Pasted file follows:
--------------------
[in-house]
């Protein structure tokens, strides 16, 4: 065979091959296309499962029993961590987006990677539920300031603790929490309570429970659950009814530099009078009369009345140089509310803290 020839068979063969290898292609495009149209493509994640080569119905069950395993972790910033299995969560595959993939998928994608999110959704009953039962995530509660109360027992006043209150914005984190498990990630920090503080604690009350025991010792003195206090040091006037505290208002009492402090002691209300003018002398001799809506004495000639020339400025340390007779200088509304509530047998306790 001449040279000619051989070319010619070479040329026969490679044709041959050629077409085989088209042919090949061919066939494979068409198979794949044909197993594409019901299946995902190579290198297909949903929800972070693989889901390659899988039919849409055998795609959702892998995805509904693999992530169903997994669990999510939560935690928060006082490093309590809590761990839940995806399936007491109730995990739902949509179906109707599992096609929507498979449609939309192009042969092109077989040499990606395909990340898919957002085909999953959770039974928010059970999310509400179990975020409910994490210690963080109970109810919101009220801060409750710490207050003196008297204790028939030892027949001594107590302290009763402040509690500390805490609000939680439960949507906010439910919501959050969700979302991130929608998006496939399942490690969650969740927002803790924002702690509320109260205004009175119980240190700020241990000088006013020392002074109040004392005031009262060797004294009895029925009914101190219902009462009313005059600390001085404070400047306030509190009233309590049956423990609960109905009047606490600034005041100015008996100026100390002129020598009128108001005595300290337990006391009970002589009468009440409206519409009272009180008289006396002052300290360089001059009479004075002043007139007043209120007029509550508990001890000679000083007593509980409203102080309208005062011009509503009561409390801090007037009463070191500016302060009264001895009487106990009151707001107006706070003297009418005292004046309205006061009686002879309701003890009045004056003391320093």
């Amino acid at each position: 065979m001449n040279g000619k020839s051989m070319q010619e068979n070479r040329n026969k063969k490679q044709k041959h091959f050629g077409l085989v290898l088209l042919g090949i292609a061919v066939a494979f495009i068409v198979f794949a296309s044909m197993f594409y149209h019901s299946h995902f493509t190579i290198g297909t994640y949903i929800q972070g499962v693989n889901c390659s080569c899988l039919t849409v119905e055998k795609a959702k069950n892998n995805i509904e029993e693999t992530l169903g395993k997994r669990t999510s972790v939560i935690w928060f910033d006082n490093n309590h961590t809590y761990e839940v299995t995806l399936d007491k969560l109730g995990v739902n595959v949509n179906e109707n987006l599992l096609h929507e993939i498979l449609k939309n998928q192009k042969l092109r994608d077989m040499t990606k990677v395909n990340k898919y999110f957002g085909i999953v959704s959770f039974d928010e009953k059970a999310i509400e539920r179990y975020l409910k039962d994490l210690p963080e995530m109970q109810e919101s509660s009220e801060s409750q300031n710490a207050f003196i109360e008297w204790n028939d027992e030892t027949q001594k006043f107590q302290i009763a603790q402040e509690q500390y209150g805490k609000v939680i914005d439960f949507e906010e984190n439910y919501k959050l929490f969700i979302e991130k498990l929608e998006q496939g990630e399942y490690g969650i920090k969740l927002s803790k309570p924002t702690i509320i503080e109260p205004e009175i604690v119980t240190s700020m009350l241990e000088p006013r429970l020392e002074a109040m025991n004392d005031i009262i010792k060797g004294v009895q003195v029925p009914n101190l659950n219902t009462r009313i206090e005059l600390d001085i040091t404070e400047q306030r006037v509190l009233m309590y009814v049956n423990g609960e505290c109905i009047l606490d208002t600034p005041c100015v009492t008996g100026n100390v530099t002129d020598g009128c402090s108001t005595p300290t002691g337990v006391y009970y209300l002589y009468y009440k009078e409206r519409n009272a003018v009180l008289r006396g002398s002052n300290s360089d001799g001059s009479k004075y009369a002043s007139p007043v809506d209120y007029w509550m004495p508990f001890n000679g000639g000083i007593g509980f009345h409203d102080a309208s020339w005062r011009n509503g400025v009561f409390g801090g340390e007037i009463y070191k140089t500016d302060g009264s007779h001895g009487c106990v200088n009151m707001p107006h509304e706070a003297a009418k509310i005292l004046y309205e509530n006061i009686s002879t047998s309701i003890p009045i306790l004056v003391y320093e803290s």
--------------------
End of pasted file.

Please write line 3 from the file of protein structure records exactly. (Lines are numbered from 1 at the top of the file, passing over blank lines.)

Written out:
């Amino acid at each position: 065979m001449n040279g000619k020839s051989m070319q010619e068979n070479r040329n026969k063969k490679q044709k041959h091959f050629g077409l085989v290898l088209l042919g090949i292609a061919v066939a494979f495009i068409v198979f794949a296309s044909m197993f594409y149209h019901s299946h995902f493509t190579i290198g297909t994640y949903i929800q972070g499962v693989n889901c390659s080569c899988l039919t849409v119905e055998k795609a959702k069950n892998n995805i509904e029993e693999t992530l169903g395993k997994r669990t999510s972790v939560i935690w928060f910033d006082n490093n309590h961590t809590y761990e839940v299995t995806l399936d007491k969560l109730g995990v739902n595959v949509n179906e109707n987006l599992l096609h929507e993939i498979l449609k939309n998928q192009k042969l092109r994608d077989m040499t990606k990677v395909n990340k898919y999110f957002g085909i999953v959704s959770f039974d928010e009953k059970a999310i509400e539920r179990y975020l409910k039962d994490l210690p963080e995530m109970q109810e919101s509660s009220e801060s409750q300031n710490a207050f003196i109360e008297w204790n028939d027992e030892t027949q001594k006043f107590q302290i009763a603790q402040e509690q500390y209150g805490k609000v939680i914005d439960f949507e906010e984190n439910y919501k959050l929490f969700i979302e991130k498990l929608e998006q496939g990630e399942y490690g969650i920090k969740l927002s803790k309570p924002t702690i509320i503080e109260p205004e009175i604690v119980t240190s700020m009350l241990e000088p006013r429970l020392e002074a109040m025991n004392d005031i009262i010792k060797g004294v009895q003195v029925p009914n101190l659950n219902t009462r009313i206090e005059l600390d001085i040091t404070e400047q306030r006037v509190l009233m309590y009814v049956n423990g609960e505290c109905i009047l606490d208002t600034p005041c100015v009492t008996g100026n100390v530099t002129d020598g009128c402090s108001t005595p300290t002691g337990v006391y009970y209300l002589y009468y009440k009078e409206r519409n009272a003018v009180l008289r006396g002398s002052n300290s360089d001799g001059s009479k004075y009369a002043s007139p007043v809506d209120y007029w509550m004495p508990f001890n000679g000639g000083i007593g509980f009345h409203d102080a309208s020339w005062r011009n509503g400025v009561f409390g801090g340390e007037i009463y070191k140089t500016d302060g009264s007779h001895g009487c106990v200088n009151m707001p107006h509304e706070a003297a009418k509310i005292l004046y309205e509530n006061i009686s002879t047998s309701i003890p009045i306790l004056v003391y320093e803290s």